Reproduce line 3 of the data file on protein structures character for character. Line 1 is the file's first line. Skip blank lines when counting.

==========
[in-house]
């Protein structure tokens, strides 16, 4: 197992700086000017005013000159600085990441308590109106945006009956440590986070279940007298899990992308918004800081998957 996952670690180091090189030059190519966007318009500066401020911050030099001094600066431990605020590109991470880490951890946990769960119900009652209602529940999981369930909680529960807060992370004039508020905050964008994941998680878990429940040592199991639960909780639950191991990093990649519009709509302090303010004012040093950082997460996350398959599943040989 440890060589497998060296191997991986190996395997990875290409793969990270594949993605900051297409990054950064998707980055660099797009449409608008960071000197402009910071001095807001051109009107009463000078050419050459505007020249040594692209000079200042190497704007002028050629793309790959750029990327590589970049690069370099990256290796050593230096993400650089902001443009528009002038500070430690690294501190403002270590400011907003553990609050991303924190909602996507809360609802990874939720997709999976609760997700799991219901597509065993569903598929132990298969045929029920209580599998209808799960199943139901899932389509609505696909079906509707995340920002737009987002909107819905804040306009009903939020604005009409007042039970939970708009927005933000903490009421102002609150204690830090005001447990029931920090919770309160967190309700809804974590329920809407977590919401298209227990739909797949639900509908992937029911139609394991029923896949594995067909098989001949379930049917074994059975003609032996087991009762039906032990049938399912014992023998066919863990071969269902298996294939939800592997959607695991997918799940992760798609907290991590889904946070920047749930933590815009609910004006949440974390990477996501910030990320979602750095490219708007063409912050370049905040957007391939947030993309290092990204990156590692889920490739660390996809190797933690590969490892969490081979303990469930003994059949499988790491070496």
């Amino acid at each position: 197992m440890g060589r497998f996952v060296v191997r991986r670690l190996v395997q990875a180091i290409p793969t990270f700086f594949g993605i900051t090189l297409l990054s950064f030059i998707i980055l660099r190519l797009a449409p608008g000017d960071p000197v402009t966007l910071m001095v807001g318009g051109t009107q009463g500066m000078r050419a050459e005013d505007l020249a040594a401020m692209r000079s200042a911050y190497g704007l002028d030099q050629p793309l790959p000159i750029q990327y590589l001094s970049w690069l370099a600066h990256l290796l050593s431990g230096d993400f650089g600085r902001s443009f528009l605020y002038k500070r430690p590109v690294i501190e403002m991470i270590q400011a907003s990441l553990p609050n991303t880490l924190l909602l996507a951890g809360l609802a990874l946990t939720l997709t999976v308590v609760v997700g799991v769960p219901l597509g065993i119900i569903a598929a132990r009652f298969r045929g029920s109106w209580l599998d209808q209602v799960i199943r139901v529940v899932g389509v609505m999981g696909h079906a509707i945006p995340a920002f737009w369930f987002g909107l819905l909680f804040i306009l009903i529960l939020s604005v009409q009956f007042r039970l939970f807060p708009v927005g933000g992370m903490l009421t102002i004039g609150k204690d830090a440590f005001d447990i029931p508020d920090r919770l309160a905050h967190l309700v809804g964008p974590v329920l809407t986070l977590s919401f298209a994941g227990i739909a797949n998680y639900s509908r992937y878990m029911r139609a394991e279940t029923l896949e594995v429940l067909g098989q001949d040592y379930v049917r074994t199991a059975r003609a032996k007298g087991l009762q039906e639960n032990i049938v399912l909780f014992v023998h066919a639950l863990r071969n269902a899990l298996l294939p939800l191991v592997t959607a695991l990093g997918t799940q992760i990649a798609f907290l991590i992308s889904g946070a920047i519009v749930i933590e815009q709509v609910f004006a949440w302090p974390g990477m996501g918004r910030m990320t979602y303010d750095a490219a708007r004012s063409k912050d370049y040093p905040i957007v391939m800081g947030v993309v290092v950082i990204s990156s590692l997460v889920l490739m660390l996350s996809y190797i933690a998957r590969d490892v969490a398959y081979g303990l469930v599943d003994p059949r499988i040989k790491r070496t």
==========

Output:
């Amino acid at each position: 197992m440890g060589r497998f996952v060296v191997r991986r670690l190996v395997q990875a180091i290409p793969t990270f700086f594949g993605i900051t090189l297409l990054s950064f030059i998707i980055l660099r190519l797009a449409p608008g000017d960071p000197v402009t966007l910071m001095v807001g318009g051109t009107q009463g500066m000078r050419a050459e005013d505007l020249a040594a401020m692209r000079s200042a911050y190497g704007l002028d030099q050629p793309l790959p000159i750029q990327y590589l001094s970049w690069l370099a600066h990256l290796l050593s431990g230096d993400f650089g600085r902001s443009f528009l605020y002038k500070r430690p590109v690294i501190e403002m991470i270590q400011a907003s990441l553990p609050n991303t880490l924190l909602l996507a951890g809360l609802a990874l946990t939720l997709t999976v308590v609760v997700g799991v769960p219901l597509g065993i119900i569903a598929a132990r009652f298969r045929g029920s109106w209580l599998d209808q209602v799960i199943r139901v529940v899932g389509v609505m999981g696909h079906a509707i945006p995340a920002f737009w369930f987002g909107l819905l909680f804040i306009l009903i529960l939020s604005v009409q009956f007042r039970l939970f807060p708009v927005g933000g992370m903490l009421t102002i004039g609150k204690d830090a440590f005001d447990i029931p508020d920090r919770l309160a905050h967190l309700v809804g964008p974590v329920l809407t986070l977590s919401f298209a994941g227990i739909a797949n998680y639900s509908r992937y878990m029911r139609a394991e279940t029923l896949e594995v429940l067909g098989q001949d040592y379930v049917r074994t199991a059975r003609a032996k007298g087991l009762q039906e639960n032990i049938v399912l909780f014992v023998h066919a639950l863990r071969n269902a899990l298996l294939p939800l191991v592997t959607a695991l990093g997918t799940q992760i990649a798609f907290l991590i992308s889904g946070a920047i519009v749930i933590e815009q709509v609910f004006a949440w302090p974390g990477m996501g918004r910030m990320t979602y303010d750095a490219a708007r004012s063409k912050d370049y040093p905040i957007v391939m800081g947030v993309v290092v950082i990204s990156s590692l997460v889920l490739m660390l996350s996809y190797i933690a998957r590969d490892v969490a398959y081979g303990l469930v599943d003994p059949r499988i040989k790491r070496t």